The Facebook factor

Social media has become an important new player in this year’s election campaign, providing both positive and negative spin on the polls.

Since campaigning for November’s election began on September 8, profiles of dozens of competing candidates have emerged on Facebook. The pages are regularly used to post pictures of the candidates out on the campaign trail meeting voters.

“In 2015, many more people in Myanmar are using Facebook than in 2010 and 2012. Although Facebook is not our main campaign tool, because many of our voters do not have regular internet access, it is useful for keeping people up to date with our activities and policies,” said the manager of a National League for Democracy candidate’s Facebook page, who requested anonymity because party members are not permitted to speak to the media.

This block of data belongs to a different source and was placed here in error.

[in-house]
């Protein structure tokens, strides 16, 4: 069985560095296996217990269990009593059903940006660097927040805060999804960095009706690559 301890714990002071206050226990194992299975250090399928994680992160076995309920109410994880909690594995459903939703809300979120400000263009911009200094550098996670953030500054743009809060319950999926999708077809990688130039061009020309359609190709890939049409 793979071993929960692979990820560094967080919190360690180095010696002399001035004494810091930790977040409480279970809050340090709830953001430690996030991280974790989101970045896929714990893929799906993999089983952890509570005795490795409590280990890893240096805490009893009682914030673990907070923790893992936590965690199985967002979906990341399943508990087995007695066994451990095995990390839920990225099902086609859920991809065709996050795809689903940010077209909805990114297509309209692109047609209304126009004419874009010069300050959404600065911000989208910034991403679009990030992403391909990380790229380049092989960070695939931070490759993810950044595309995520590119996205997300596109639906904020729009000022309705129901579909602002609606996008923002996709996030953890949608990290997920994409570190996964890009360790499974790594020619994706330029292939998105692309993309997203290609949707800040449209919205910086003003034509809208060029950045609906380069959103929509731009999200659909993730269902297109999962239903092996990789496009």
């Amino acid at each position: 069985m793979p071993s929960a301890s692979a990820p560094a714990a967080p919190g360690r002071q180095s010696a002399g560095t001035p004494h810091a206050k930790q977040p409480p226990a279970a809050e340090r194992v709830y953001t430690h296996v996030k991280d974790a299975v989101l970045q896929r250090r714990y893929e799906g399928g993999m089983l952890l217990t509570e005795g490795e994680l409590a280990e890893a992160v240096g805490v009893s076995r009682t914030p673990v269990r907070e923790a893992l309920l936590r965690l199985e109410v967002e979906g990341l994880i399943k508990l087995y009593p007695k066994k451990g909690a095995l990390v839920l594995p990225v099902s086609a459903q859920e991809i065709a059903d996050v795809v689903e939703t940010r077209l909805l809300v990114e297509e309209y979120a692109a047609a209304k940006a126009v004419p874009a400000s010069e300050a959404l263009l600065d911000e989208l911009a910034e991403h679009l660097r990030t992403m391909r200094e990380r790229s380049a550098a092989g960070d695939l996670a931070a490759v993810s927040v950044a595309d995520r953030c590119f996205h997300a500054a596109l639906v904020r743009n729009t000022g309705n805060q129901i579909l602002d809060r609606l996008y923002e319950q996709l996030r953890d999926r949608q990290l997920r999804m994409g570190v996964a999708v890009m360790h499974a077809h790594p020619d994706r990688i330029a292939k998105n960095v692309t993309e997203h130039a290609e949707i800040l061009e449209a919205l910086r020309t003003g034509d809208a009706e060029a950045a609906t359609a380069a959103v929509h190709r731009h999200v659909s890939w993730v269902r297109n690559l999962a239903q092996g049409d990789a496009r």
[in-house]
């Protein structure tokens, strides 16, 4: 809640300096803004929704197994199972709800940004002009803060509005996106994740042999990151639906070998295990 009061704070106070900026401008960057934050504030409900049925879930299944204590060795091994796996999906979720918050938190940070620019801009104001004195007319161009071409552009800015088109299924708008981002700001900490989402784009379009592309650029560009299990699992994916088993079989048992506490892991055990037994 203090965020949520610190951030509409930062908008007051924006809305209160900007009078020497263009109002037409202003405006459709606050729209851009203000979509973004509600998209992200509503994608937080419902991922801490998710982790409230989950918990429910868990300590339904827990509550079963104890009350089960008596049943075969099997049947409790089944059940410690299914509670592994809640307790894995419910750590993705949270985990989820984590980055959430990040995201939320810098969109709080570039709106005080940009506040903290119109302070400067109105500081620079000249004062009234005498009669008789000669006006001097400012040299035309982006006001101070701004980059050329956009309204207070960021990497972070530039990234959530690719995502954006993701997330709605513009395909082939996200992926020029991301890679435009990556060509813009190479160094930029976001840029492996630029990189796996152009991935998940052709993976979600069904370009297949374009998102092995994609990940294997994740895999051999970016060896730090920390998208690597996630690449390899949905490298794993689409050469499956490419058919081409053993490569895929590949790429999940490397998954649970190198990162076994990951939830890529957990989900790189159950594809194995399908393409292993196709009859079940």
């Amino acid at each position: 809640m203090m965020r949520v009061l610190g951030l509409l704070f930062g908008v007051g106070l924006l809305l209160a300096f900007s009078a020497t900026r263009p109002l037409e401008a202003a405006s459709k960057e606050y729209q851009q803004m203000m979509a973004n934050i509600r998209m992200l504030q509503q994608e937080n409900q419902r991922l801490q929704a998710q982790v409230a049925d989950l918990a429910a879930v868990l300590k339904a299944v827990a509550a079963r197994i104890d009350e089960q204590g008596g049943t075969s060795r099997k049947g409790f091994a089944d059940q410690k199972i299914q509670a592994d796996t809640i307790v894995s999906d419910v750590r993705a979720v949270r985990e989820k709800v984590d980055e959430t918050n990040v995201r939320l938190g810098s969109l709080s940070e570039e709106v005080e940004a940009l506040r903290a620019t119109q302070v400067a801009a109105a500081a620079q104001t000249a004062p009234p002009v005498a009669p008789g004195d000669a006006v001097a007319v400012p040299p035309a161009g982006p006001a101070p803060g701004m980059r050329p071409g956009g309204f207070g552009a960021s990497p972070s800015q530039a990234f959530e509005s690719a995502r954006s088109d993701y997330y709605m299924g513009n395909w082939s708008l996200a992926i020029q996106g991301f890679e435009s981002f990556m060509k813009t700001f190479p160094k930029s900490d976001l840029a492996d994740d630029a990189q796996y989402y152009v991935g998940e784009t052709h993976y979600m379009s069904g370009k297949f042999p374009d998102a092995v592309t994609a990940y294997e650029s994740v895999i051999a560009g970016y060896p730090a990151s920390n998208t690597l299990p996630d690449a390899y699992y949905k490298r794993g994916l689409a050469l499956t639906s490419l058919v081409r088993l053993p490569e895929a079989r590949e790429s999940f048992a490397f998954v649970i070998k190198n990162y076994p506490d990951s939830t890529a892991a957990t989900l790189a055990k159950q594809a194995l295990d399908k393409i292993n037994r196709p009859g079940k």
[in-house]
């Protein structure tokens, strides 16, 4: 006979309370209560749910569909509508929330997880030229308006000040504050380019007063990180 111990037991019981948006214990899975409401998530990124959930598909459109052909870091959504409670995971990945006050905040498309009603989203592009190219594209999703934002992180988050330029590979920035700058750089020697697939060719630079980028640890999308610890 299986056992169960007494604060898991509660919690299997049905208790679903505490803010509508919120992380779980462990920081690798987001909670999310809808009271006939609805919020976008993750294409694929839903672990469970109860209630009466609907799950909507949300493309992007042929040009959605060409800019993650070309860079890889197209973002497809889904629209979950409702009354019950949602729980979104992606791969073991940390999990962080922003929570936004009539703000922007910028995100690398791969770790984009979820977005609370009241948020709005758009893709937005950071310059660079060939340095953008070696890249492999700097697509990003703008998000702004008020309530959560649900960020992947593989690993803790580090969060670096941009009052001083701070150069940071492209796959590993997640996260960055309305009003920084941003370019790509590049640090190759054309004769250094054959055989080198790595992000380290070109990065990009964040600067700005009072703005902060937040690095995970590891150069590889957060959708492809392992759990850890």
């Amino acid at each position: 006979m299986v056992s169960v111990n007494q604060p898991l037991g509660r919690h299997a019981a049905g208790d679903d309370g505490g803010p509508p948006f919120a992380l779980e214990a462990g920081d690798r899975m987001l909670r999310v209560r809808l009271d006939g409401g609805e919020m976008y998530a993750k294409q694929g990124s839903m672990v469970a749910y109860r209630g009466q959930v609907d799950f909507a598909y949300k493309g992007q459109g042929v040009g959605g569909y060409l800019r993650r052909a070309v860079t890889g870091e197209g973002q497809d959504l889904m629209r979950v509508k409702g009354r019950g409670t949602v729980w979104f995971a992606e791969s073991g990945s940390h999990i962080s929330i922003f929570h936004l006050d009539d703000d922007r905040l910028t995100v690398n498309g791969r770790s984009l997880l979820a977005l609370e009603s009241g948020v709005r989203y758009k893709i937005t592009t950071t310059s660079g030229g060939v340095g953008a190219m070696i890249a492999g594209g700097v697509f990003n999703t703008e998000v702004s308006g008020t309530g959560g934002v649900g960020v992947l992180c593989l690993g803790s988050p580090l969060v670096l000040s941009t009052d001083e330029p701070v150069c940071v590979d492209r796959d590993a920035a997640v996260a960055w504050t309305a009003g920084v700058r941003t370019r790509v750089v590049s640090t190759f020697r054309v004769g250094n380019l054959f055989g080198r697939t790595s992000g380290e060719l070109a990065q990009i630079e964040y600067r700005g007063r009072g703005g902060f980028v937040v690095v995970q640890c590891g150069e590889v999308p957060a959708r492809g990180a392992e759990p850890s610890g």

Public access to information has come far since Myanmar last went to a nationwide poll in 2010. Five years ago, very few people could use the internet and gained most of their information from newspapers, which were often heavily censored by the government.

Since the liberalisation of the telecommunications sector in 2014, unprecedented numbers of Myanmar citizens have obtained mobile phones, and with that internet access. A recent survey conducted by LIRNEasia on Myanmar’s ICT development found that 58 percent of households have access to a SIM card and 57 percent to a mobile phone handset.

The survey also found that 17 percent of all phone owners use the Facebook application, behind only those using “Voice over IP” applications such as Viber and Skype (24 percent) and chat applications like Whatsapp and Facebook messenger (20 percent). The majority of those using the internet do so to gain information about their community or the country, the survey found.